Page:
Search Results for: postgresql

Interesting MySQL and PostgreSQL Benchmarks

I had found pile of MySQL and PostgreSQL benchmarks on various platforms which I have not seen before. Very interesting reading. It does not share too much information about how MySQL or PostgreSQL was configured or about queries. Furthermore MySQL and PostgreSQL has a bit different implementations (ie SubQueries avoided for MySQL) so do not […]

WITHer Recursive Queries?

Over the past few years, we’ve seen MySQL technology advance in leaps and bounds, especially when it comes to scalability. But by focusing on the internals of the storage engine for so long, MySQL has fallen behind regarding support for advanced SQL features. SQLite, another popular open-source SQL database, just released version 3.8.3, including support […]

10 years of MySQL User Conferences

In preparing for this month’s Percona Live MySQL Conference and Expo, I’ve been reminiscing about the annual MySQL User Conference’s history – the 9 times it previously took place in its various reincarnations – and there are a lot of good things, fun things to remember. 2003 was the year that marked the first MySQL user conference […]

How Percona strives to remain neutral and independent

Many of the prominent companies in the MySQL ecosystem are Percona customers, including hardware manufacturers, software developers, hosted service providers, and appliance developers. We perform paid and unpaid research on their products, and we publish blog posts related to their products or services. Independence and objectivity are core Percona values. How do we balance the […]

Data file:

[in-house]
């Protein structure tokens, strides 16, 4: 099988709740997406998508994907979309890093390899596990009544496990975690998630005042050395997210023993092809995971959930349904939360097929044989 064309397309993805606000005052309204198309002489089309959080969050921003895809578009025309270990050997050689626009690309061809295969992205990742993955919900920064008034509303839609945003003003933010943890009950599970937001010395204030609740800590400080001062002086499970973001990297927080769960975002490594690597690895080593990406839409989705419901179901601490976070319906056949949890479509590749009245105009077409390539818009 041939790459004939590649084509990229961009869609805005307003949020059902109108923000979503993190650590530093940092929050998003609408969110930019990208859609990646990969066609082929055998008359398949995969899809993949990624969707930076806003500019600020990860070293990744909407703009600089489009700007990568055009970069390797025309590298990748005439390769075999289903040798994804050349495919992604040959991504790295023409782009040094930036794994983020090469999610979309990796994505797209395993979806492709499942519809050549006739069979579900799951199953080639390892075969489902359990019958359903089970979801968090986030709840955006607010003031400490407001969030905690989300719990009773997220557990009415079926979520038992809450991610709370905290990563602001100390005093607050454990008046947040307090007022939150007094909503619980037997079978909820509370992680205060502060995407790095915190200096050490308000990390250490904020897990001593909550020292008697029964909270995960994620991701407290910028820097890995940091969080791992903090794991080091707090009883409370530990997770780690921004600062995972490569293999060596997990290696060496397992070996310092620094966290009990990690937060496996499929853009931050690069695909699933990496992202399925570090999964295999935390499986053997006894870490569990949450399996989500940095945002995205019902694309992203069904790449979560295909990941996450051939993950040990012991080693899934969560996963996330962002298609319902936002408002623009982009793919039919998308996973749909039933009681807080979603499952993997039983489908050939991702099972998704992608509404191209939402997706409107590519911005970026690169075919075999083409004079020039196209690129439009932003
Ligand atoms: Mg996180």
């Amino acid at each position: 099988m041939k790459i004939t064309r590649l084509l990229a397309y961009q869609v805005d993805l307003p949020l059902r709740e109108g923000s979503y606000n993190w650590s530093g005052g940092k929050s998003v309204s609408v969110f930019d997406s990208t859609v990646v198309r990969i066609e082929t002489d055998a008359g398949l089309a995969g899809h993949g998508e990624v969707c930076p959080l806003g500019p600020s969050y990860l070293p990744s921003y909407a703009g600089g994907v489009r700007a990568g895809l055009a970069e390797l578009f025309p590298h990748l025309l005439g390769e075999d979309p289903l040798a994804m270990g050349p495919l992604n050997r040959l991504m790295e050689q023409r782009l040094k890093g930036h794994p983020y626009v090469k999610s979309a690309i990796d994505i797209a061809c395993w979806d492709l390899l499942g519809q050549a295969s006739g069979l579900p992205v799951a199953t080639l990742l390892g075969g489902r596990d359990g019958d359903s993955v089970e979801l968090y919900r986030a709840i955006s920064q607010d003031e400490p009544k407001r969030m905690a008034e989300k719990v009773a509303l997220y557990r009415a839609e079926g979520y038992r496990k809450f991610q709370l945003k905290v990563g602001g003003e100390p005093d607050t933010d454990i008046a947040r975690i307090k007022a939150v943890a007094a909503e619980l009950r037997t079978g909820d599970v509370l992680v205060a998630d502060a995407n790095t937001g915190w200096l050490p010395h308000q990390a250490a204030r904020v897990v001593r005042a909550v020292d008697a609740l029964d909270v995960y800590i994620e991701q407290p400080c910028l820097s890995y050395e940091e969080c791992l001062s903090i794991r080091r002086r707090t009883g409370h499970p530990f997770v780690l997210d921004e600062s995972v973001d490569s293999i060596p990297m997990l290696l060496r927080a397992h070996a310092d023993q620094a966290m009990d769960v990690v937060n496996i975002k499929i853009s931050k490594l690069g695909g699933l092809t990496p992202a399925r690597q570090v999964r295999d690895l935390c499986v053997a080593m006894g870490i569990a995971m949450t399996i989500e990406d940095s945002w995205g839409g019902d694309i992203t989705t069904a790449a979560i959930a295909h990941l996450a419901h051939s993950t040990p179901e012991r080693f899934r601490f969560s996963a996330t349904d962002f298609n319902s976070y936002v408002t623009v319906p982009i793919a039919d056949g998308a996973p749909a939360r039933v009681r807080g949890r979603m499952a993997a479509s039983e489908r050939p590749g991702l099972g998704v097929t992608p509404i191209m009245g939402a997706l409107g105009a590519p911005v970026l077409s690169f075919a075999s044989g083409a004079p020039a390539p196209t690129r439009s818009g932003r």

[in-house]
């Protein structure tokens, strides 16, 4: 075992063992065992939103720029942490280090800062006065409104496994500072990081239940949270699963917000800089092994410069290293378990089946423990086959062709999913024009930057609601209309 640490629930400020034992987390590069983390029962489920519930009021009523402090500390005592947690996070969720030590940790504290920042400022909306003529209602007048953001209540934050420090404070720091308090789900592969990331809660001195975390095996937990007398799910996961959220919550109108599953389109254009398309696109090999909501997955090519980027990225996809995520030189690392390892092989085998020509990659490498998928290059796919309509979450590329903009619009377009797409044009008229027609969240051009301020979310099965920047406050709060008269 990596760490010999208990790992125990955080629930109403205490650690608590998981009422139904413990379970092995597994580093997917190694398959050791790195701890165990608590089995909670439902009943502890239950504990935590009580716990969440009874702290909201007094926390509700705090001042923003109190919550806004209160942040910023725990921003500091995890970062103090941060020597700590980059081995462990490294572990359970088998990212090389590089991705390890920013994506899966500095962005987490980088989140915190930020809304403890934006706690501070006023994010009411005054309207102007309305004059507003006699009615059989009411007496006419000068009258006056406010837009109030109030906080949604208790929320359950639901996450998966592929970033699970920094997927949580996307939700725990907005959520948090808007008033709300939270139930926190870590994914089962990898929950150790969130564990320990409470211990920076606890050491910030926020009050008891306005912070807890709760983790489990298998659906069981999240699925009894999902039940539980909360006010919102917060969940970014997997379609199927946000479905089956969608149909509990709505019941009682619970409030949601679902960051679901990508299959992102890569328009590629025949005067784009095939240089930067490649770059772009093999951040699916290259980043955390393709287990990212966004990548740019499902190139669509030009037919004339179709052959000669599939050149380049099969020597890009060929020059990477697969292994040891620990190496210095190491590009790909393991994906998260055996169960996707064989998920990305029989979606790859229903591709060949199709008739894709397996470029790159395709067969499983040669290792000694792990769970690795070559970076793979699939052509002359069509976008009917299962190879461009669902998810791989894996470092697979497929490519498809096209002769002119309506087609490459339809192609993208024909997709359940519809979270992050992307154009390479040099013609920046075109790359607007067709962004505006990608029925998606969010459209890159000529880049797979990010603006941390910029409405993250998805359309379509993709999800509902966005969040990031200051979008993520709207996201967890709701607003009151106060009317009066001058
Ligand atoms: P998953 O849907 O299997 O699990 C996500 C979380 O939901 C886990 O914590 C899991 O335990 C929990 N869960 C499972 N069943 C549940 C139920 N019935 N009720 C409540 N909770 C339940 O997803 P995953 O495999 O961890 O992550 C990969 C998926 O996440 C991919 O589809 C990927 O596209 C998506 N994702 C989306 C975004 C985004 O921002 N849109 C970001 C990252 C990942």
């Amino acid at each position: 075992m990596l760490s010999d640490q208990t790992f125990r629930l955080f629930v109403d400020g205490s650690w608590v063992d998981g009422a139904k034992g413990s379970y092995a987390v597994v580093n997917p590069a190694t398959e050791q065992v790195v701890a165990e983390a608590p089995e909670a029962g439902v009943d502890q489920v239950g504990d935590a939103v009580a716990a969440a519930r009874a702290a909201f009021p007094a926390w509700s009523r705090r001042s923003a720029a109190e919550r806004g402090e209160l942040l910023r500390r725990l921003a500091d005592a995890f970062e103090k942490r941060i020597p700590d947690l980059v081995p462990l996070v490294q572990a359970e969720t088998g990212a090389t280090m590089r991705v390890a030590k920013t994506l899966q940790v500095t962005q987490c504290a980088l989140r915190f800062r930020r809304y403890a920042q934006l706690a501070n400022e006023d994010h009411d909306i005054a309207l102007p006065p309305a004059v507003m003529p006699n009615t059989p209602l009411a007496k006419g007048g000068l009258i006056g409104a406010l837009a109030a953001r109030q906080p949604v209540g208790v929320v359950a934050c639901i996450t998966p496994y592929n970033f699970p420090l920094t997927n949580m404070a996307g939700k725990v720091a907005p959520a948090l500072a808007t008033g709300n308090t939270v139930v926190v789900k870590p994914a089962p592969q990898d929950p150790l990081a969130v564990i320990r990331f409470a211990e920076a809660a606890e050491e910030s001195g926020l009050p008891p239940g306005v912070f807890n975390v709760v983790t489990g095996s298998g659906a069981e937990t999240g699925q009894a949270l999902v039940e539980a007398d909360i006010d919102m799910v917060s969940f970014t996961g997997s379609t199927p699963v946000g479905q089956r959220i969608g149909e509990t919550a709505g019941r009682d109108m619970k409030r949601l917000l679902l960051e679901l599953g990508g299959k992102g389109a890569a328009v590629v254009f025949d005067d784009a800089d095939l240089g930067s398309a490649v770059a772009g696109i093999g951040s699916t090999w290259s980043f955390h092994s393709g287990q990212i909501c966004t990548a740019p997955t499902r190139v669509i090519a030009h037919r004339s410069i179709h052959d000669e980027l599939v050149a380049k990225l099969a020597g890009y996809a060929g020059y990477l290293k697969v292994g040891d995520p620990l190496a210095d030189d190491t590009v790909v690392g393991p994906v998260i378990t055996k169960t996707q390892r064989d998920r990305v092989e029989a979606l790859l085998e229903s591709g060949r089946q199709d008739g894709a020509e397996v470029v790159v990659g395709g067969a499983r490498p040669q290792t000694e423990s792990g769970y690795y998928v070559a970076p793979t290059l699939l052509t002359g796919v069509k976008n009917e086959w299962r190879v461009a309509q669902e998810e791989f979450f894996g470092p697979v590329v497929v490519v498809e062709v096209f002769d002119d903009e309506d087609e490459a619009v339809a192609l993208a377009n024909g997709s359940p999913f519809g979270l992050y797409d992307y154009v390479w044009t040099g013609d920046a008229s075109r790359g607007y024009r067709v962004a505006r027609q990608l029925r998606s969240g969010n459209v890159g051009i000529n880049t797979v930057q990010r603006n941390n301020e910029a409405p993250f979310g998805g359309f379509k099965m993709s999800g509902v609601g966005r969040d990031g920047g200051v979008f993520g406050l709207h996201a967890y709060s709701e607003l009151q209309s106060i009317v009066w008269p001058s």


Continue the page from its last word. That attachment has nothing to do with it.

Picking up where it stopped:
Shard-Query adds parallelism to queries

Preamble: On performance, workload and scalability: MySQL has always been focused on OLTP workloads. In fact, both Percona Server and MySQL 5.5.7rc have numerous performance improvements which benefit workloads that have high concurrency. Typical OLTP workloads feature numerous clients (perhaps hundreds or thousands) each reading and writing small chunks of data. The recent improvements to […]

MySQL Limitations Part 2: The Binary Log

This is the second in a series on what’s seriously limiting MySQL in certain circumstances (links: part 1). In the first part, I wrote about single-threaded replication. Upstream from the replicas is the primary, which enables replication by writing a so-called “binary log” of events that modify data in the server. The binary log is […]

Faster MySQL failover with SELECT mirroring

One of my favorite MySQL configurations for high availability is master-master replication, which is just like normal master-slave replication except that you can fail over in both directions. Aside from MySQL Cluster, which is more special-purpose, this is probably the best general-purpose way to get fast failover and a bunch of other benefits (non-blocking ALTER […]